There have been new developments this week with two prominent South African murder trials. One accused murderer is acquitted while the other faces an appeal.
After fighting extradition for three years, British businessman Shrien Dewani was cleared of his wife’s murder in a South African courtroom on Monday. He flew back to his home in the UK the following day.
Shrien Dewani had been accused of hiring hit-men to murder his new bride, Anni Hindocha, while they were on their honeymoon in South Africa in November 2010. Anni Hindocha’s death originally appeared to be the tragic result of a carjacking gone wrong when she was shot in the neck. However, the robbers later claimed that Dewani had hired them to kill her. During the investigation it was also revealed that Dewani was actively involved with male hustlers.
“At the onset of his trial in Cape Town, Dewani declared himself bi-sexual and confirmed that he had used male prostitutes, something he had previously denied through his now disgraced public relations representative Max Clifford. Once a celebrity himself, Clifford has since been jailed for eight years in Britain for sexually abusing four female teenagers.”
It appeared to be an open and shut case, until two days ago. The crux of the prosecutor’s case rested on one star witness, Zola Tongo, who received a reduced sentence for his testimony. This resulted in his statements being taken with “caution” by the judge. This combined with “ . . .evidence . . .‘riddled with contradictions’, a murder investigation botched by police and a premier league defence lawyer who outmanoeuvred the prosecution at every turn,” led to Dewani being acquitted.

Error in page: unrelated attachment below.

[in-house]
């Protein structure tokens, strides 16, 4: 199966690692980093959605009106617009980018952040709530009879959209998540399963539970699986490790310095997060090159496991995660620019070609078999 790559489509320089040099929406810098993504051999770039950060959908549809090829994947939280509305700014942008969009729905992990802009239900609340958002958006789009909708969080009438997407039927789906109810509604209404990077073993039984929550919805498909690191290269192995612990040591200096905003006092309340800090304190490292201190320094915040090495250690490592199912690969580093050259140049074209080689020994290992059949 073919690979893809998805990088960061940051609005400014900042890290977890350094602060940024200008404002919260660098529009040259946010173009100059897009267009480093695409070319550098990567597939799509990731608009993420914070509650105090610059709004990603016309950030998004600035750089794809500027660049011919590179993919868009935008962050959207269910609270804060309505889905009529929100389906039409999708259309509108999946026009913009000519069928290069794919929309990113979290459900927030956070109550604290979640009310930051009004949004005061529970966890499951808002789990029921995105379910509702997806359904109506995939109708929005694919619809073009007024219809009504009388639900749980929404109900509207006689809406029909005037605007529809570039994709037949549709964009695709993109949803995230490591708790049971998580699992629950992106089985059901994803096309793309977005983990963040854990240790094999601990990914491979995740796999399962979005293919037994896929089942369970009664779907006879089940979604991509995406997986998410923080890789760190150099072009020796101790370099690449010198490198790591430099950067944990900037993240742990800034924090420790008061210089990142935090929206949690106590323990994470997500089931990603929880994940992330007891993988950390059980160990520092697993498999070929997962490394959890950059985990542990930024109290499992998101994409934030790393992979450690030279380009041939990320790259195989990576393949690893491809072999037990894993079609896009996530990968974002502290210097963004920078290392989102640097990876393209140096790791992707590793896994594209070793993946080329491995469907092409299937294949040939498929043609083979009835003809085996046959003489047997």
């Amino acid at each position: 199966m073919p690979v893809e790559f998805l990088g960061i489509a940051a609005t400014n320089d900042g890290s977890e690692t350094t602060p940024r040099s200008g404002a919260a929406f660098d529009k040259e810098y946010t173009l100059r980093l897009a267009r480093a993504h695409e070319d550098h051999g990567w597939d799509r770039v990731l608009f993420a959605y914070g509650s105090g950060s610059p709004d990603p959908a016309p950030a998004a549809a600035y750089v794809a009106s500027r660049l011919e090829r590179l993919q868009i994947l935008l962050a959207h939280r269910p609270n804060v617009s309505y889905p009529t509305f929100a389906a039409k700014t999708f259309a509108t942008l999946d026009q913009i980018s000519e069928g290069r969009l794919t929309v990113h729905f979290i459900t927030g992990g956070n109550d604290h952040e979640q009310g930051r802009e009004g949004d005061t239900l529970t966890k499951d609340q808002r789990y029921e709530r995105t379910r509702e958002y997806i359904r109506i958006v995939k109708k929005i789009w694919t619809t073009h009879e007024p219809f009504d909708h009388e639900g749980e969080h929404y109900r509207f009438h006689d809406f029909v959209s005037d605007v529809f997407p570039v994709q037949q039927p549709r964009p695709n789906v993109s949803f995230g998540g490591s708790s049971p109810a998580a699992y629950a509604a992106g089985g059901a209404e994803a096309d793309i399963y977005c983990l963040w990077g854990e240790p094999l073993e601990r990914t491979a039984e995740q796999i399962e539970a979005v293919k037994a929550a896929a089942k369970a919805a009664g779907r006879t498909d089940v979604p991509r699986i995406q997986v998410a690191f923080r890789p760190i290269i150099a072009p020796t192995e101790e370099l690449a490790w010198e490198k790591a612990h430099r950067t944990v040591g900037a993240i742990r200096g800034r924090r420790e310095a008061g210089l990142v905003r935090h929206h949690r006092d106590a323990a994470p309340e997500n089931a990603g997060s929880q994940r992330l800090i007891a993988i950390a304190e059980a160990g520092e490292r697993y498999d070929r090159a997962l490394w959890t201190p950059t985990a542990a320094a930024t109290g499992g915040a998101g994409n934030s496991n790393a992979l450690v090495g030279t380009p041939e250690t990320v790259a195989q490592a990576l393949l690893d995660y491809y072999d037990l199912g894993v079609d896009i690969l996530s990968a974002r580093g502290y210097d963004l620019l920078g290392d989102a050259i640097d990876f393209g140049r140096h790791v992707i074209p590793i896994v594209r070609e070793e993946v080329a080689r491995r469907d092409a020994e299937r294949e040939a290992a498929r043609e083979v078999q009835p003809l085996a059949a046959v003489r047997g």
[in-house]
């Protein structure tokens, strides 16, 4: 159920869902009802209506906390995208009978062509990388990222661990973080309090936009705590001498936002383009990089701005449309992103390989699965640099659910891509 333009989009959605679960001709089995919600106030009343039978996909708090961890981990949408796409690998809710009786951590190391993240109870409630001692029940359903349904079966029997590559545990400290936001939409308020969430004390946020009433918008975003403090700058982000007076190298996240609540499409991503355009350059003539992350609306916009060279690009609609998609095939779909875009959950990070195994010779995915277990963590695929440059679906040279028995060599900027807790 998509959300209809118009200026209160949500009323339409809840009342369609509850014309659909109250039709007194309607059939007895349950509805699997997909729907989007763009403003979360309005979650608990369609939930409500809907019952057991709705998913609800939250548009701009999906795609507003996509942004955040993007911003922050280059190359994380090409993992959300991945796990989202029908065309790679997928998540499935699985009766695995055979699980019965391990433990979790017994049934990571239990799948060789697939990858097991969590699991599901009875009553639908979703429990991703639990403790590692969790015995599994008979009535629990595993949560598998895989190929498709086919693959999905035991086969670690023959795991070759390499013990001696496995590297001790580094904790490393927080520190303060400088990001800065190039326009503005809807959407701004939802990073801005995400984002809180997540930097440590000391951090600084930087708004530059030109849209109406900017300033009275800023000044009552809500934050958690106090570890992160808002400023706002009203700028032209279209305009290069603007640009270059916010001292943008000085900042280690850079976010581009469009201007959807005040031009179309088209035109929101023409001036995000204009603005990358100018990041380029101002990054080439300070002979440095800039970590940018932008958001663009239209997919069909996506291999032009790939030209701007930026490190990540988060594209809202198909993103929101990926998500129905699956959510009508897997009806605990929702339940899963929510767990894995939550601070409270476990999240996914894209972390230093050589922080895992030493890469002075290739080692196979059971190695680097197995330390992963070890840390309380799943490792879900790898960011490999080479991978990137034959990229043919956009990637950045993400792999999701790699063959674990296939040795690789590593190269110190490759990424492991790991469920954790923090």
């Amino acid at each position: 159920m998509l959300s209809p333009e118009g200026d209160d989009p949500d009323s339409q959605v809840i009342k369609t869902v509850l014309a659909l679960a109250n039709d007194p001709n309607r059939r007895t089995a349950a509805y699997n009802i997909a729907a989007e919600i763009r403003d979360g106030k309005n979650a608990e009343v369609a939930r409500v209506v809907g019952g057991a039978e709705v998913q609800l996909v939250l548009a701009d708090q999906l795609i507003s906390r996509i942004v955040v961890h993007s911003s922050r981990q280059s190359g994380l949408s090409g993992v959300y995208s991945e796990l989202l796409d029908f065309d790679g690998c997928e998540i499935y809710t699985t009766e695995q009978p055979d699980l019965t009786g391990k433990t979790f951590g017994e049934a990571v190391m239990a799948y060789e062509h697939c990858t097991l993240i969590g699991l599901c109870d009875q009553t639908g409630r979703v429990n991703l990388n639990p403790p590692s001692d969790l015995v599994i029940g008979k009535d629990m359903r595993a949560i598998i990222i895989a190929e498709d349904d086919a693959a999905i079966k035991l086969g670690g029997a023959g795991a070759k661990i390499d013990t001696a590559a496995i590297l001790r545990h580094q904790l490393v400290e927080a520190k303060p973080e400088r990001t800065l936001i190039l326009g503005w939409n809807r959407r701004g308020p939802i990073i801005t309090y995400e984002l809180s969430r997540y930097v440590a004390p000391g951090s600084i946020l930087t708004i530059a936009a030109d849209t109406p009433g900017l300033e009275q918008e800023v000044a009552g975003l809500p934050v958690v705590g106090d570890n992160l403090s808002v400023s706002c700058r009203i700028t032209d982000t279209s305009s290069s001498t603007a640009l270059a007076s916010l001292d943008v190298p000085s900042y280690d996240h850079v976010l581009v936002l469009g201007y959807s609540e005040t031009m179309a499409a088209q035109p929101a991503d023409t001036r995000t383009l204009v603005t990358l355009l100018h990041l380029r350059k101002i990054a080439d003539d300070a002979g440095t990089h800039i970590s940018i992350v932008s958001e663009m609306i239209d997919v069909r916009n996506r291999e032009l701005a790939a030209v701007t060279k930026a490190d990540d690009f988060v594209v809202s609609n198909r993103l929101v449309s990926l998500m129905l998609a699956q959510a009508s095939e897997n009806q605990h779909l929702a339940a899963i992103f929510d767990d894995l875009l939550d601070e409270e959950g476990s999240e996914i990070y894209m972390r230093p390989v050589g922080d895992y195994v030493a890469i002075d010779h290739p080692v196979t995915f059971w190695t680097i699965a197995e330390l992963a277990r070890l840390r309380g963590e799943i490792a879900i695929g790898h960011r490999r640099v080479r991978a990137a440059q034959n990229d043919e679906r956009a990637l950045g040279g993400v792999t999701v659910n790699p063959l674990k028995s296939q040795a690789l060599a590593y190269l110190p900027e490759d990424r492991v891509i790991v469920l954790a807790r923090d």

However, Dewani’s legal problems are far from over, “Anni’s family said after the acquittal that they planned to sue Dewani, saying she would never have married him if she had known about ‘his secret sex life with male prostitutes.'”
Dewani returned home to a flurry of book publishers, movie producers and news reporters all offering lucrative advances for his story probably being vetted by his current public relations firm. The family of the murder victim, Anni Hindocha, have spent sleepless nights wondering what really happened.
Shrien Dewani’s family returned home to find their house vandalized and his family’s healthcare business under fire by the government for negligence. Dewani’s company, PSP Healthcare “ . . .has been lashed by UK authorities for putting patient safety at risk.”
“Judge Thokozile Masipa, who convicted Pistorius and sentenced him to five years in jail, acknowledged that chief prosecutor Gerrie Nel had raised legitimate “questions of law” that should be studied by the appeals court.”
Oscar Pistorius, the paraolympian who shot his girlfriend Reeva Steenkamp to death on February 14, 2013, now faces a possible murder conviction with a minimum 15-year sentence.
Although he confessed to murdering his girlfriend, last October he was given the lighter verdict of manslaughter.
“Pistorius was acquitted by Judge Masipa of both premeditated murder and the lesser murder charge of dolus eventualis, also known as common-law murder.
In South African law, this charge applies if the accused knew they might kill someone but still went ahead with their course of action.
Pistorius is serving the sentence in the hospital wing of Pretoria’s Kgosi Mampuru II prison.
The appeal is likely to be heard next year.”